1. Corporations are inherently rightwing/conservative…
2. Libs/progs and corporations are natural enemies…
Neither of these assumptions hold up to even the barest of historical reviews.

The belief that progressives and corporations are always at war is a post-60’s artifact. Before then, every form of progressivism (except full-blown Marxism) was a variation of Corporate Statism. From Social Democracy to Fascism to the New Deal, all of the wealth redistributing do-gooders of the past relied on corporate-government-labor partnerships to efficiently run a nation’s economy for the benefit of the many. No form of progressivism (except, again, full-blown Marxism) wanted the headache of day-to-day running of business — they preferred to leave the dirty work to others… the so-called “good corporate citizens” who would knuckle under to the wishes of their distant government masters.

So, to any progressives who may read this: Obama hasn’t betrayed your movement… he sits squarely in its historical mainstream. It is you who are out of step. Progressivism is the rule by big corporations and big labor, working in harmony under big government, in order to maximize and distribute a nation’s wealth. To be an anticorporate progressive is an oxymoron and quite ahistorical… and the primacy of the individual was seen as a major roadblock on the way to man’s “bright future”.

stevieray on January 23, 2010 at 4:15 PM

This post has been promoted to

Comments have been closed on this post but the discussion continues here.

Allahpundit on January 23, 2010 at 4:38 PM

So actually, I guess you could call THE ONE a Wall Street Fat cat

Rick554 on January 23, 2010 at 5:48 PM

stevieray on January 23, 2010 at 4:15 PM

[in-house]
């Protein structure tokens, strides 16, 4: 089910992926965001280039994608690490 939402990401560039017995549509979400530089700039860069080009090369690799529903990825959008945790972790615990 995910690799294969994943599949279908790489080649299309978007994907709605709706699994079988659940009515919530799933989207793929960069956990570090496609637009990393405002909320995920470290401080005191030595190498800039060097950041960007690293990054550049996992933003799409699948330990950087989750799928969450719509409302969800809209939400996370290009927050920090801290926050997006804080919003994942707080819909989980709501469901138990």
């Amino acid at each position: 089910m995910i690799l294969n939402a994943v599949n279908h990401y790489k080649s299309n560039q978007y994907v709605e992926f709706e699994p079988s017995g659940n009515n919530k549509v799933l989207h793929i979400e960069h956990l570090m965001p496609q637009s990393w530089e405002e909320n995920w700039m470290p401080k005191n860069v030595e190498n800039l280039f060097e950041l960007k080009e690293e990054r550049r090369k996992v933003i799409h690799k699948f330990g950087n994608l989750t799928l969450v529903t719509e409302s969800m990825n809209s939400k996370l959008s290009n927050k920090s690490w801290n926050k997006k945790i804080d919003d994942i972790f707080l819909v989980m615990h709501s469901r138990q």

Excellent points. I would add, as historian Burton Folsom has described, corporations can be divided into political entrepreneurial and market entrepreneurial. James Hill’s Great Northern Railroad got big without a dime of government subsidy, land grant, or line of credit.

AshleyTKing on January 23, 2010 at 6:01 PM

HotAir — Politics, Culture, Media, 2017, Breaking News from a conservative viewpoint
Top Pick


“Felix was out on bond after threatening another public servant and has a history of making threats.”

Chaffetz: House needs housing allowances?

Ed Morrissey Jun 27, 2017 8:41 PM

“There are dozens upon dozens of members living in their offices, and I don’t know how healthy that is long term.”

“This isn’t going to get a lot cheaper, it can’t, it won’t.”

“…what we failed to achieve with votes, we would do with weapons.”

“[S]o dumb it’s amazing we even have to have the conversation.”

“It was not necessary.”

“You’re inflaming everyone right here right now with those words!”

“Trump’s people said, ‘We’ll be writing the speech that the President’s Audio-Animatronic figure will be saying.'”

Excuses, excuses.

Not really a “kill all the lawyers” scenario

4 pm ET!

“it has not taken serious steps to end its own complicity in trafficking, including forced laborers from North Korea.”

Currently doing a search for “good international trade lawyers”

Ransomware attack spreads through Europe

John Sexton Jun 27, 2017 1:01 PM

“A massive ransomware campaign is currently unfolding worldwide.”

At least their address rarely changes

It just keeps on happening

“Trump is good for business right now.”

Start spreading the news…

“Now it’s time for the next step.”

A “cryptic” warning to Bashar al-Assad?

Jazz Shaw Jun 27, 2017 8:01 AM

The three strikes rule may be in effect

CNN reporters resign over retracted story

John Sexton Jun 26, 2017 9:21 PM

“The individuals all stated that they accepted responsibility and wanted to resign.”

Federalism’s greatest champion is now …

Ed Morrissey Jun 26, 2017 8:41 PM

“In the end, we’re a democracy.”

“Almost all controversial speech harms people, upsets or offends them…”

Obama: Back home again in Indonesia

Andrew Malcolm Jun 26, 2017 7:21 PM

The call to prayer and eating dog.

Testing the waters.

“primarily because the penalty for not having insurance would be eliminated.”

“If I were a Seattle lawmaker, I would be thinking hard about the $15 an hour phase-in.”

Days of future past

“Not only are taxpayers footing the bill, but people are dying unnecessarily because of this.”

Israel settles who can stand where at the Western Wall

Andrew Malcolm Jun 26, 2017 3:21 PM

Women to the right, men to the left.

Look on the bright side. There’s less snow in the summer

Big win … but for how long?

“Several Russian cities have unveiled monuments to Stalin in recent months.”

Massive disappointment